A very commonly asked question is “can I purchase life insurance on my children’s father?” Like many financial questions, the true answer is maybe. It depends on whether there is an insurable interest. If an insurable interest exists the best avenue for purchasing and funding a policy will vary depending upon your circumstances.
The best way to answer this question is to start with a definition of insurable interest and apply that definition to the three common scenarios for purchasing life insurance on children’s father(s).
- When married – Engendered by love and affection
- When divorced – Protecting alimony payments
- When never married – Protecting child support payments
Purchasing Life Insurance for All Fathers
The definition of insurable interest is the foundation for answering any question about life insurance on children’s father. A person who has an economic benefit attached with continued life and good health of another individual has an insurable interest. People with insurable interests could be related by blood or marriage, business, and creditors.
For the purpose of this article, we will focus on blood and marriage relationships. Online life insurance quotes can help determine the level of monthly premium that can be afforded, regardless of family circumstance.
Most people will have an insurable interest in their spouses and dependents. In most states, the rules will follow this general breakdown.
|Insurable Interest||No Insurable Interest|
|Parents and children||Nieces and nephews|
|Grandparents and grandchildren||Cousins|
|Brothers and sisters||Aunts and uncles|
The most straightforward way to purchase life insurance on a child’s father is when mom and dad are both married. The insurable interest is clear. In addition to the economic interest, there is a love and affection interest.
Men are the primary breadwinners in many families, and purchasing life insurance on the father’s life is a long-standing tradition. The best time to buy a policy is when dad is healthy, and/or as the family grows and reaches important milestones or life events.
Life Insurance on Children’s Father during Divorce
During and after a divorce both parents may be far less cooperative, but the need for coverage may be far greater. Expenses are much higher when parents live in two homes rather than one, making it harder to save money. In the many divorce cases, the father is required to pay both alimony and child support, while also providing for his own food and shelter.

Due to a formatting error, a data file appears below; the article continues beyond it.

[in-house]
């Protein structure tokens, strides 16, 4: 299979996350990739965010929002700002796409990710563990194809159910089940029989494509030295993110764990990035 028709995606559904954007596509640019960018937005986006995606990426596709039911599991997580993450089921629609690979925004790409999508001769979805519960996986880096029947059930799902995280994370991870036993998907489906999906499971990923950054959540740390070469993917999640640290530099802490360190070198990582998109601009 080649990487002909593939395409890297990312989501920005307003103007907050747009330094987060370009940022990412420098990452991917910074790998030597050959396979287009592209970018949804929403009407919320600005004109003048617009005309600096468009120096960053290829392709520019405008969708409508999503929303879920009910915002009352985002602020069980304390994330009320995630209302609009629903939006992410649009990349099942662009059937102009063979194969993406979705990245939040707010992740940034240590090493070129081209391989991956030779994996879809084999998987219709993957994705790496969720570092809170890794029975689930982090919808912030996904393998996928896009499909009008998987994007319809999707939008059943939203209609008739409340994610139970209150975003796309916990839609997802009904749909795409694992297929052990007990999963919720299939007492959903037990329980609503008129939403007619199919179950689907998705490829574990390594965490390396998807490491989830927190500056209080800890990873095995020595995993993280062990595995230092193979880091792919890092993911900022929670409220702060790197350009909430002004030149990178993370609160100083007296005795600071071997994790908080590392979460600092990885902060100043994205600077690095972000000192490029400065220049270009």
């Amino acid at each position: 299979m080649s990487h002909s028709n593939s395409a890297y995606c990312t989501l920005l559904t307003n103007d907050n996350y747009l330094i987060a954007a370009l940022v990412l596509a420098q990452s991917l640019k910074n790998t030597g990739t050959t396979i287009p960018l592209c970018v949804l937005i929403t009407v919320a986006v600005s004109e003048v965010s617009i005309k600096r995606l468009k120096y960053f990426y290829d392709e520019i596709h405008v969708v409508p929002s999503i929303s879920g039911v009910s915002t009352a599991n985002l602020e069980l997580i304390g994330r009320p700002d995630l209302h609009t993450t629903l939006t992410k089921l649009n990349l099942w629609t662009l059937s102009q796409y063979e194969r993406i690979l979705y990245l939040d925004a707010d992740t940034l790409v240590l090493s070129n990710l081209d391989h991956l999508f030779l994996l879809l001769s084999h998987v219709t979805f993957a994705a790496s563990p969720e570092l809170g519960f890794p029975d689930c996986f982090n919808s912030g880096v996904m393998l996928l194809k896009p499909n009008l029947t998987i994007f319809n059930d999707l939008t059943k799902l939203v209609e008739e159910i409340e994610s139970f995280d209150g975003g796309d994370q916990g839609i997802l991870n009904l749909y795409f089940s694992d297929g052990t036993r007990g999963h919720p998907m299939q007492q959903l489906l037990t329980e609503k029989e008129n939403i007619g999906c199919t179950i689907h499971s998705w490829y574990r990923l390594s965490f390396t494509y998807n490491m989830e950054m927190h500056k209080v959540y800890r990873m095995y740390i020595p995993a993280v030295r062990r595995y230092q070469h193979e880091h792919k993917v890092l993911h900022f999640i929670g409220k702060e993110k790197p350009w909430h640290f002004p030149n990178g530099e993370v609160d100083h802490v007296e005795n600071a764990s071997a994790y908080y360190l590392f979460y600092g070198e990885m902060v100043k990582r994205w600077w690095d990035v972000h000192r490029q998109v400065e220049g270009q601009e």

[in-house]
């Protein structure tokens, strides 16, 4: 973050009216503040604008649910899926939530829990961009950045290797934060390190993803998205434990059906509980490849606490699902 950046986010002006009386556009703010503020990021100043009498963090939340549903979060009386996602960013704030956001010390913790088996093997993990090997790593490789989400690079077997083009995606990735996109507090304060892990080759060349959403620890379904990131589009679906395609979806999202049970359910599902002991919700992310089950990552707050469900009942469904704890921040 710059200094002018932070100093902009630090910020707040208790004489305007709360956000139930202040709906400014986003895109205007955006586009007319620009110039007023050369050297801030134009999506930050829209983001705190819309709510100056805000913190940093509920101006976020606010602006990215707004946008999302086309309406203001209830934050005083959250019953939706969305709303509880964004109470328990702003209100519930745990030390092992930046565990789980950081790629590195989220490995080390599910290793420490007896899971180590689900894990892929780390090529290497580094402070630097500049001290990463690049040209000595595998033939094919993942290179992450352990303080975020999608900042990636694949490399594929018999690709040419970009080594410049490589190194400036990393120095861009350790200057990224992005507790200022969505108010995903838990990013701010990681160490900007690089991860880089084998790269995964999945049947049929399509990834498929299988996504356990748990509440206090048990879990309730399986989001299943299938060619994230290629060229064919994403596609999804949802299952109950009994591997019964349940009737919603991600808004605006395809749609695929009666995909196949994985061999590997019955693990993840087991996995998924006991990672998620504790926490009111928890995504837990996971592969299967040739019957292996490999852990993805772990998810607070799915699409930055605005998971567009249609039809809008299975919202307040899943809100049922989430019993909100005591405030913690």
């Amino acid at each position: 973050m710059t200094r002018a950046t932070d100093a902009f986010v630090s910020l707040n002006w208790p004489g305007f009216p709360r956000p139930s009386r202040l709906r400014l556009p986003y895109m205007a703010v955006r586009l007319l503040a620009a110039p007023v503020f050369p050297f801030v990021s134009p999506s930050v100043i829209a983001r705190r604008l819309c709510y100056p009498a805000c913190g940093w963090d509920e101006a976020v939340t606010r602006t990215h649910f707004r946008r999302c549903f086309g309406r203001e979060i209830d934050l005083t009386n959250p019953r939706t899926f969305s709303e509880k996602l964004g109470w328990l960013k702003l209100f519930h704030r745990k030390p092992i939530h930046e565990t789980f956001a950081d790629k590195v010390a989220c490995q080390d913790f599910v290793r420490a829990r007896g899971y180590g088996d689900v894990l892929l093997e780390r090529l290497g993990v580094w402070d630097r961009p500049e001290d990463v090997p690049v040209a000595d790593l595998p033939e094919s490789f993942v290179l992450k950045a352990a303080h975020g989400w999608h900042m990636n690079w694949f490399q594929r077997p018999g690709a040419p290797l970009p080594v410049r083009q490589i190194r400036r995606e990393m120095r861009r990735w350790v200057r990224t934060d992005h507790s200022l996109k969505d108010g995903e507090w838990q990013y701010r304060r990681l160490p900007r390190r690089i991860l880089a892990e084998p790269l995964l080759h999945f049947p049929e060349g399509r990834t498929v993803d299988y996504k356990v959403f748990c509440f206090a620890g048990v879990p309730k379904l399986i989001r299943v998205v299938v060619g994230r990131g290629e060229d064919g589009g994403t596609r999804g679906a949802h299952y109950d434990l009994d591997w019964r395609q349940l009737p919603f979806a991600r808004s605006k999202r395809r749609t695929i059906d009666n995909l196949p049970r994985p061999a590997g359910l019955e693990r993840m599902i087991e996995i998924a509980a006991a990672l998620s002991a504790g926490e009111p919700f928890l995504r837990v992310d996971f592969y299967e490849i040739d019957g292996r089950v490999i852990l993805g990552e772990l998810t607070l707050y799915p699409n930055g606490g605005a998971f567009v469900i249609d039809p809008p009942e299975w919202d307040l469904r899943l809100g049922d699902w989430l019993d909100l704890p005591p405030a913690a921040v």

Life insurance on the children’s father is needed to secure both the alimony and child support payments in the event of his death. The most common method of securing a policy is through the couple’s property and settlement agreement. A good agreement will specify the coverage features, beneficiaries, and verification.
The property settlement agreement should specify the policy death benefit amount, the type of life insurance policy, what the policy is intended to secure, and who make the premium payments. For example, it is common for alimony to expire before child support obligations. An agreement may require two policies: one to secure alimony, and one to secure child support payments.
Children can be named as beneficiaries, but that may not always make the most sense. In the case of divorced parents, it is common practice to name the mother as trustee for the children. If any children have special needs, the funds should be directed to a special needs trust to protect their access to government benefits.
Verifying that the policy was purchased and paid becomes critical over time. The children grow older and divorced parents grow apart. What good is having a life insurance policy on your child’s father if the policy lapses? This question arises when the agreement calls for the father to pay the premiums.
A good settlement agreement will provide a mechanism for the mother to verify that the policy has been maintained. Proof of annual premium payment helps provide this peace of mind.
Life Insurance on Child’s Father when Never Married
Many children are born out of wedlock. When the parents choose to remain unmarried, the family courts may require the father to provide child support. Child support qualifies as an insurable interest. The child and the mother have an economic interest in the continued health and well-being of the father making child support payments. The policy can be purchased and funded by either parent.
Funded by Mother
In cases where the mother is the parent of primary custody, the mother often has the greatest interest in purchasing and maintaining a life insurance policy on the child’s father. If he passes away the child support payments stop. A mother can purchase and fund the premium costs herself. She will need the father’s cooperation in completing the policy application: answering medical questions and submitting any medical samples.
Funded by Father
There are two ways of getting dad to purchase and maintain a policy on behalf of his children: connection, and force of law. Involved fathers have a vested interest in the well-being of their children. A father will a strong emotional connection with his children is more likely to purchase and fund a policy out of love. This scenario is obviously preferred.
Force of law is always an option, and family courts will understand the need to secure child support payments. The need for life insurance on a child’s father is clear.
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